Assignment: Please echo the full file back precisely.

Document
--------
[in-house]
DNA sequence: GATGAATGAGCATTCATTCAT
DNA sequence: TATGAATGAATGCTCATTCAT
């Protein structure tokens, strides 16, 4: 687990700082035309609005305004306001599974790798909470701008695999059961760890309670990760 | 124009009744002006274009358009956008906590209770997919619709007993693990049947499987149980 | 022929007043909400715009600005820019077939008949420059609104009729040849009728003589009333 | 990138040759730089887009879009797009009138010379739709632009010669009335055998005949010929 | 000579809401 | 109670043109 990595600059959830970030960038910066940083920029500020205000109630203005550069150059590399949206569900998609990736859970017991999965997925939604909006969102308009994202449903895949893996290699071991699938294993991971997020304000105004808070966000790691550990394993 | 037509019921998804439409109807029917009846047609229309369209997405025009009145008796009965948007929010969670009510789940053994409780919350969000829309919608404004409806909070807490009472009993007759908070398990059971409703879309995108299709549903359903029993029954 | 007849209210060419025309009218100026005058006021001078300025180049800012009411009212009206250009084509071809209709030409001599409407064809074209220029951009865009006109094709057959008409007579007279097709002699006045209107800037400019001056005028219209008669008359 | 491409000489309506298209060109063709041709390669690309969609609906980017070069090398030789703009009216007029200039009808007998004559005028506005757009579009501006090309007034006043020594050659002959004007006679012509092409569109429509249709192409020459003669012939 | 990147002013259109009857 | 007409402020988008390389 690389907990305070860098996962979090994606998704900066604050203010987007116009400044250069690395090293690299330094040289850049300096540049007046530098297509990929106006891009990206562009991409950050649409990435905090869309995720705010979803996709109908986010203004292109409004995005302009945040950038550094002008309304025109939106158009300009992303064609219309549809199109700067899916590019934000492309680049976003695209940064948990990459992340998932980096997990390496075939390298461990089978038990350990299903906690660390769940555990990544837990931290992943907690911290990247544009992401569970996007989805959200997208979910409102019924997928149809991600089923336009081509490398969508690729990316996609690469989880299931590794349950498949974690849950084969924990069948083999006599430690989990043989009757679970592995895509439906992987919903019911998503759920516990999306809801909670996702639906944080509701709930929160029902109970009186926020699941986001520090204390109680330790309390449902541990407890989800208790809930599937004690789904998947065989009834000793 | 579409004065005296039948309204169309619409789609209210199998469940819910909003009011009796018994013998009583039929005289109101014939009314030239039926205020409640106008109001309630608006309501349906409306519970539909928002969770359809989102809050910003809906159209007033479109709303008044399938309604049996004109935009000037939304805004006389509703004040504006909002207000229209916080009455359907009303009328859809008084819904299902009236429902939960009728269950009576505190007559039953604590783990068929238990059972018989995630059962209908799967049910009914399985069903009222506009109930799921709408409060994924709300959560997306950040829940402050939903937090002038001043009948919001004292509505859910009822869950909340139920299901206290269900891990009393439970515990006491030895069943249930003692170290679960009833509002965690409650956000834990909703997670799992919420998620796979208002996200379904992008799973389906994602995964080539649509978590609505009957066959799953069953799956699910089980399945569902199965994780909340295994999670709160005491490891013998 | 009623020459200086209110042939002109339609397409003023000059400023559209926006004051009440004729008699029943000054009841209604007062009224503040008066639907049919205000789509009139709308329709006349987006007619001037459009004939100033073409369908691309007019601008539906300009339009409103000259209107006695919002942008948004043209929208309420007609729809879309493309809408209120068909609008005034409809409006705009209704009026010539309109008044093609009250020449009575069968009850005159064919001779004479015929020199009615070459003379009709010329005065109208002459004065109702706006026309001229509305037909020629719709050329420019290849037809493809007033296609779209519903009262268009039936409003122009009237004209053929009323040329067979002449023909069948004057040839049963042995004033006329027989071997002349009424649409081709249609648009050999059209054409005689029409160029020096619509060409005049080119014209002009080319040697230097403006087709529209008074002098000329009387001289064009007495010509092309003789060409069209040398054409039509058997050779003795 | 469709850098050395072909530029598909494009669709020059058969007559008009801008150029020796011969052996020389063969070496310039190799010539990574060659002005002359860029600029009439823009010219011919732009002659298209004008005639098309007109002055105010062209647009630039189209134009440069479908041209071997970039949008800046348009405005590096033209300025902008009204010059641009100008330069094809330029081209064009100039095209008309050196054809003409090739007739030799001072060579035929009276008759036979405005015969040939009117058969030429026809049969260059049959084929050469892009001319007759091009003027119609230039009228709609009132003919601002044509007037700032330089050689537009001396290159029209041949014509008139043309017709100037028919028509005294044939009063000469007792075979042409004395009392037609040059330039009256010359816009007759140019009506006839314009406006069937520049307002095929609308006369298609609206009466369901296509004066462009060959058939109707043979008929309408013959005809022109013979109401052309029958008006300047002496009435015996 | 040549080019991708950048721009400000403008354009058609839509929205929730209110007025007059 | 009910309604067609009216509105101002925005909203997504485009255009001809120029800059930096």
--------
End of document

[in-house]
DNA sequence: GATGAATGAGCATTCATTCAT
DNA sequence: TATGAATGAATGCTCATTCAT
């Protein structure tokens, strides 16, 4: 687990700082035309609005305004306001599974790798909470701008695999059961760890309670990760 | 124009009744002006274009358009956008906590209770997919619709007993693990049947499987149980 | 022929007043909400715009600005820019077939008949420059609104009729040849009728003589009333 | 990138040759730089887009879009797009009138010379739709632009010669009335055998005949010929 | 000579809401 | 109670043109 990595600059959830970030960038910066940083920029500020205000109630203005550069150059590399949206569900998609990736859970017991999965997925939604909006969102308009994202449903895949893996290699071991699938294993991971997020304000105004808070966000790691550990394993 | 037509019921998804439409109807029917009846047609229309369209997405025009009145008796009965948007929010969670009510789940053994409780919350969000829309919608404004409806909070807490009472009993007759908070398990059971409703879309995108299709549903359903029993029954 | 007849209210060419025309009218100026005058006021001078300025180049800012009411009212009206250009084509071809209709030409001599409407064809074209220029951009865009006109094709057959008409007579007279097709002699006045209107800037400019001056005028219209008669008359 | 491409000489309506298209060109063709041709390669690309969609609906980017070069090398030789703009009216007029200039009808007998004559005028506005757009579009501006090309007034006043020594050659002959004007006679012509092409569109429509249709192409020459003669012939 | 990147002013259109009857 | 007409402020988008390389 690389907990305070860098996962979090994606998704900066604050203010987007116009400044250069690395090293690299330094040289850049300096540049007046530098297509990929106006891009990206562009991409950050649409990435905090869309995720705010979803996709109908986010203004292109409004995005302009945040950038550094002008309304025109939106158009300009992303064609219309549809199109700067899916590019934000492309680049976003695209940064948990990459992340998932980096997990390496075939390298461990089978038990350990299903906690660390769940555990990544837990931290992943907690911290990247544009992401569970996007989805959200997208979910409102019924997928149809991600089923336009081509490398969508690729990316996609690469989880299931590794349950498949974690849950084969924990069948083999006599430690989990043989009757679970592995895509439906992987919903019911998503759920516990999306809801909670996702639906944080509701709930929160029902109970009186926020699941986001520090204390109680330790309390449902541990407890989800208790809930599937004690789904998947065989009834000793 | 579409004065005296039948309204169309619409789609209210199998469940819910909003009011009796018994013998009583039929005289109101014939009314030239039926205020409640106008109001309630608006309501349906409306519970539909928002969770359809989102809050910003809906159209007033479109709303008044399938309604049996004109935009000037939304805004006389509703004040504006909002207000229209916080009455359907009303009328859809008084819904299902009236429902939960009728269950009576505190007559039953604590783990068929238990059972018989995630059962209908799967049910009914399985069903009222506009109930799921709408409060994924709300959560997306950040829940402050939903937090002038001043009948919001004292509505859910009822869950909340139920299901206290269900891990009393439970515990006491030895069943249930003692170290679960009833509002965690409650956000834990909703997670799992919420998620796979208002996200379904992008799973389906994602995964080539649509978590609505009957066959799953069953799956699910089980399945569902199965994780909340295994999670709160005491490891013998 | 009623020459200086209110042939002109339609397409003023000059400023559209926006004051009440004729008699029943000054009841209604007062009224503040008066639907049919205000789509009139709308329709006349987006007619001037459009004939100033073409369908691309007019601008539906300009339009409103000259209107006695919002942008948004043209929208309420007609729809879309493309809408209120068909609008005034409809409006705009209704009026010539309109008044093609009250020449009575069968009850005159064919001779004479015929020199009615070459003379009709010329005065109208002459004065109702706006026309001229509305037909020629719709050329420019290849037809493809007033296609779209519903009262268009039936409003122009009237004209053929009323040329067979002449023909069948004057040839049963042995004033006329027989071997002349009424649409081709249609648009050999059209054409005689029409160029020096619509060409005049080119014209002009080319040697230097403006087709529209008074002098000329009387001289064009007495010509092309003789060409069209040398054409039509058997050779003795 | 469709850098050395072909530029598909494009669709020059058969007559008009801008150029020796011969052996020389063969070496310039190799010539990574060659002005002359860029600029009439823009010219011919732009002659298209004008005639098309007109002055105010062209647009630039189209134009440069479908041209071997970039949008800046348009405005590096033209300025902008009204010059641009100008330069094809330029081209064009100039095209008309050196054809003409090739007739030799001072060579035929009276008759036979405005015969040939009117058969030429026809049969260059049959084929050469892009001319007759091009003027119609230039009228709609009132003919601002044509007037700032330089050689537009001396290159029209041949014509008139043309017709100037028919028509005294044939009063000469007792075979042409004395009392037609040059330039009256010359816009007759140019009506006839314009406006069937520049307002095929609308006369298609609206009466369901296509004066462009060959058939109707043979008929309408013959005809022109013979109401052309029958008006300047002496009435015996 | 040549080019991708950048721009400000403008354009058609839509929205929730209110007025007059 | 009910309604067609009216509105101002925005909203997504485009255009001809120029800059930096």